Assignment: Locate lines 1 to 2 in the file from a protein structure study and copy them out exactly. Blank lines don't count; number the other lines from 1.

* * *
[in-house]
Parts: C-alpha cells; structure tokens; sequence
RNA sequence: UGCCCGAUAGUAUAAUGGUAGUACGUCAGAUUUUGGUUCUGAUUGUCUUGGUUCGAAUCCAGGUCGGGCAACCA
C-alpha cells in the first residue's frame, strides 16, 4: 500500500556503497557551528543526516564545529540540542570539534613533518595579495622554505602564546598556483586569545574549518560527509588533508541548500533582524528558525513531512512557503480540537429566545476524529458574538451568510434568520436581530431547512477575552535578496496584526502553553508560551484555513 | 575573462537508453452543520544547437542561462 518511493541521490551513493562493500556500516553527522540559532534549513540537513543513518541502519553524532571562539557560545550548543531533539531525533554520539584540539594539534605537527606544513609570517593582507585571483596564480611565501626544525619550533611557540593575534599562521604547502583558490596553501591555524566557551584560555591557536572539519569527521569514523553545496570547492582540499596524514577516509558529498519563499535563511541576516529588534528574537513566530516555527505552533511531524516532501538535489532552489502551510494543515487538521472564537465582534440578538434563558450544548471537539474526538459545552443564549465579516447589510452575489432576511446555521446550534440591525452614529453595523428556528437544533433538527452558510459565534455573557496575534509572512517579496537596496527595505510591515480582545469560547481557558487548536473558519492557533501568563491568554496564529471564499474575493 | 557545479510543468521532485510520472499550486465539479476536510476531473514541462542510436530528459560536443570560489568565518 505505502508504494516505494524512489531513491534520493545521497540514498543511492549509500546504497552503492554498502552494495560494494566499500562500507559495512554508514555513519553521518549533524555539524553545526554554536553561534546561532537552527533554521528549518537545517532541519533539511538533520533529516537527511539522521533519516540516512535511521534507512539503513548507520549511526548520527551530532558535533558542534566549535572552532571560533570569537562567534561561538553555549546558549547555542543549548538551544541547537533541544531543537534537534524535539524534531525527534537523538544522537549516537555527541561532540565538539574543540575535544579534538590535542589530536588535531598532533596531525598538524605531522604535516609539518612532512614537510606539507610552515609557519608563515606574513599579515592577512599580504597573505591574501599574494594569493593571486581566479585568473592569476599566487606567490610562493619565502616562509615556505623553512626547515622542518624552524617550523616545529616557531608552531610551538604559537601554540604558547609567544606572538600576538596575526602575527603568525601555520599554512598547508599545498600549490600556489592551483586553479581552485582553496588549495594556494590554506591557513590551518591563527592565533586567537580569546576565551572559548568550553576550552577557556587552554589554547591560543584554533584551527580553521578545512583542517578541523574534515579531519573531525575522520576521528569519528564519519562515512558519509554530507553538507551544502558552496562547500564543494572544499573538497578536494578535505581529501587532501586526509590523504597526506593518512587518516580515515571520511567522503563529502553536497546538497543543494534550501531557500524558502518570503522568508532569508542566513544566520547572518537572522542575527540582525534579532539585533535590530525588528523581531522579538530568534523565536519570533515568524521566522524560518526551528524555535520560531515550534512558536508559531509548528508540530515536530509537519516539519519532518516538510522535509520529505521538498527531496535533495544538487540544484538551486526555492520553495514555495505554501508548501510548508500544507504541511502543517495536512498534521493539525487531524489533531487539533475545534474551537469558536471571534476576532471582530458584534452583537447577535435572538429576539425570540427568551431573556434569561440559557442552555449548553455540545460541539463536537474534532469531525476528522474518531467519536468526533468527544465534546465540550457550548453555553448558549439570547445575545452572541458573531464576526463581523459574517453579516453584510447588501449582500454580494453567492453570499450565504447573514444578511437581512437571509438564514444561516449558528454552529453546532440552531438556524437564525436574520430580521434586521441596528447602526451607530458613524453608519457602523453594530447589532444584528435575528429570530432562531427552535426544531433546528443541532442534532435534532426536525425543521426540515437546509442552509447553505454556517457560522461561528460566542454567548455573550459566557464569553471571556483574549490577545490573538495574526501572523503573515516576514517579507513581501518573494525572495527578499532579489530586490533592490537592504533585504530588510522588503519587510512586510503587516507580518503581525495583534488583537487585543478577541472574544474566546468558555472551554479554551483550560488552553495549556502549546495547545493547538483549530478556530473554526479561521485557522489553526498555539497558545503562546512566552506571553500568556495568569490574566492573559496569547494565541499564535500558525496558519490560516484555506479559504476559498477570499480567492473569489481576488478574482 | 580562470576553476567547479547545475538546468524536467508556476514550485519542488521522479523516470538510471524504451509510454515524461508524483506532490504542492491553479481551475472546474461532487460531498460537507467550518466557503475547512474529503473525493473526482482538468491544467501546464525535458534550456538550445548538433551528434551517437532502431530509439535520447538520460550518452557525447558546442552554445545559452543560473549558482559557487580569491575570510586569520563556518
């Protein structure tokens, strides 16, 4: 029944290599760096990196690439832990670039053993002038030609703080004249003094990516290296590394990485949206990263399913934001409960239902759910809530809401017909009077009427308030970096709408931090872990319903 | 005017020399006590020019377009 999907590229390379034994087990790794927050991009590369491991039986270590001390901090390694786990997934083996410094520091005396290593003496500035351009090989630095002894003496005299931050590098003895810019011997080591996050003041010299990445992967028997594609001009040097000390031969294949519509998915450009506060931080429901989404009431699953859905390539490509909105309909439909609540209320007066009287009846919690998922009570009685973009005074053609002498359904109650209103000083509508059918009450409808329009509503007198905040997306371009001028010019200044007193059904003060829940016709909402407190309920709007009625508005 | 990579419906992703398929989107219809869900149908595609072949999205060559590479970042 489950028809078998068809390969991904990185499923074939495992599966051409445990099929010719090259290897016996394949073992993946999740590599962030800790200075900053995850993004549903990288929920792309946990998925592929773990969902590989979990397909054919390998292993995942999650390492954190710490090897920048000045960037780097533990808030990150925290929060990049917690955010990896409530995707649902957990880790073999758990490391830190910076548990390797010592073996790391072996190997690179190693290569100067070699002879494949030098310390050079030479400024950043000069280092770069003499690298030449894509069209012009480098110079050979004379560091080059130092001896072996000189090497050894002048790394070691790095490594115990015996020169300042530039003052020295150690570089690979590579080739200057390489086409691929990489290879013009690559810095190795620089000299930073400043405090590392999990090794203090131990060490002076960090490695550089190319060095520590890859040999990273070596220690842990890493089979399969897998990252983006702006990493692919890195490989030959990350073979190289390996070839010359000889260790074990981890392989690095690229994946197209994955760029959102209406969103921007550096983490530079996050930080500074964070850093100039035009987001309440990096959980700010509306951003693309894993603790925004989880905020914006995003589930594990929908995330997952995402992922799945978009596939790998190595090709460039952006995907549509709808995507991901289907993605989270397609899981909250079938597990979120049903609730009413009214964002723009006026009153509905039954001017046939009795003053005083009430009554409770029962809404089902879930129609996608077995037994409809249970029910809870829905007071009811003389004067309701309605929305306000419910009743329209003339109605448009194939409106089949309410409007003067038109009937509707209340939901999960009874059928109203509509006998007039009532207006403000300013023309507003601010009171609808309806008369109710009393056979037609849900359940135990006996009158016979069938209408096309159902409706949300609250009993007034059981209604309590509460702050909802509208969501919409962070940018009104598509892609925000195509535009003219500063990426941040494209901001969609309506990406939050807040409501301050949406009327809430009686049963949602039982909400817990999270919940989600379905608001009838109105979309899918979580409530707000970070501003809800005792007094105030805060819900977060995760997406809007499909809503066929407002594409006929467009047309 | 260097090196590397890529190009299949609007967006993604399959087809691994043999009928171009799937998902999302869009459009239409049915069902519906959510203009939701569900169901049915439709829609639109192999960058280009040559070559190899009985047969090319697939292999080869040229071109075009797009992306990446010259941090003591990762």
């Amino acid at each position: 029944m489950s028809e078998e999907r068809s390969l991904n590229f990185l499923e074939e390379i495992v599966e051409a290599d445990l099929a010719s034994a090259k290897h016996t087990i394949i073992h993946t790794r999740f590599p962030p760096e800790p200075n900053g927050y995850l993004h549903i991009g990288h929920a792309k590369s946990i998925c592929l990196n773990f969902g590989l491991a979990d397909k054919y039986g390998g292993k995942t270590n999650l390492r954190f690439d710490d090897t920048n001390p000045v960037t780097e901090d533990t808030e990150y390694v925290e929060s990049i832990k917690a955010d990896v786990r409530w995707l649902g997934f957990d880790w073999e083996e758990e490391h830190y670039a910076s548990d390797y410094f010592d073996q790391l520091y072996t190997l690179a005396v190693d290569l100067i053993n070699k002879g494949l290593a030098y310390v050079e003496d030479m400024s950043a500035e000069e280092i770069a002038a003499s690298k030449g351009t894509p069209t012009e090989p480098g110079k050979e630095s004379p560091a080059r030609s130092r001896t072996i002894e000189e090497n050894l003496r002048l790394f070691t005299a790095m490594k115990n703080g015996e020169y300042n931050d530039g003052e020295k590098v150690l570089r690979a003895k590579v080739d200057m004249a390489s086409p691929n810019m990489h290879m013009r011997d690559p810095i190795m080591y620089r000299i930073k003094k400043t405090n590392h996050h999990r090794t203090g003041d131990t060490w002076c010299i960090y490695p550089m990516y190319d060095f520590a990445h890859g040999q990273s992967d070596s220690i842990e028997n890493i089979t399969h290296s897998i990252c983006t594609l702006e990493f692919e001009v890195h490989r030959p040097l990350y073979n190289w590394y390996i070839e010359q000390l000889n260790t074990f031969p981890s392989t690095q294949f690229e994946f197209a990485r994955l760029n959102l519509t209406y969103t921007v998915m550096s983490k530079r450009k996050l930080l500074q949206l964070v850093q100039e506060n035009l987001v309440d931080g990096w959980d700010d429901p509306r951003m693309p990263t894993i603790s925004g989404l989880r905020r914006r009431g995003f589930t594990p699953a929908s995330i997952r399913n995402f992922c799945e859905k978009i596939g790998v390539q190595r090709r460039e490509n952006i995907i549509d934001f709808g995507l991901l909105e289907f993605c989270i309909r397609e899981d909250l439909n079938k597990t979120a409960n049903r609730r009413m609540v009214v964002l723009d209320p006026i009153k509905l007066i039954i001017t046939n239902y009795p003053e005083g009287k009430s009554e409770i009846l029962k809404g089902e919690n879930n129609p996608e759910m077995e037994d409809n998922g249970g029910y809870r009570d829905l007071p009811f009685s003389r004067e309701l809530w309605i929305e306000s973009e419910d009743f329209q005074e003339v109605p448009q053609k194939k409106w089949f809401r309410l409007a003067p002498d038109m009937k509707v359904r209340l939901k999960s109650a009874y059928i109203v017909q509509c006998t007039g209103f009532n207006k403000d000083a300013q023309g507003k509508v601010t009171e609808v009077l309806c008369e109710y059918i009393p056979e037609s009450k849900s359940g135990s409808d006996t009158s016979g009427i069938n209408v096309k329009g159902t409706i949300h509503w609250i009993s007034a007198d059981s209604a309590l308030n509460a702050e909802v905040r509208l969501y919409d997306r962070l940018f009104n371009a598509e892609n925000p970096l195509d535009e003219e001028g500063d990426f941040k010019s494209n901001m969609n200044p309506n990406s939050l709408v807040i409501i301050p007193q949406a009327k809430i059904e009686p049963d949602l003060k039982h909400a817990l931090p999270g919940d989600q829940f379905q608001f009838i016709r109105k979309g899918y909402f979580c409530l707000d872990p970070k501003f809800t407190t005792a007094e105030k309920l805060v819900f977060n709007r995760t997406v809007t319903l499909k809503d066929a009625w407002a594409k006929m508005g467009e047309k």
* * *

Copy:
[in-house]
Parts: C-alpha cells; structure tokens; sequence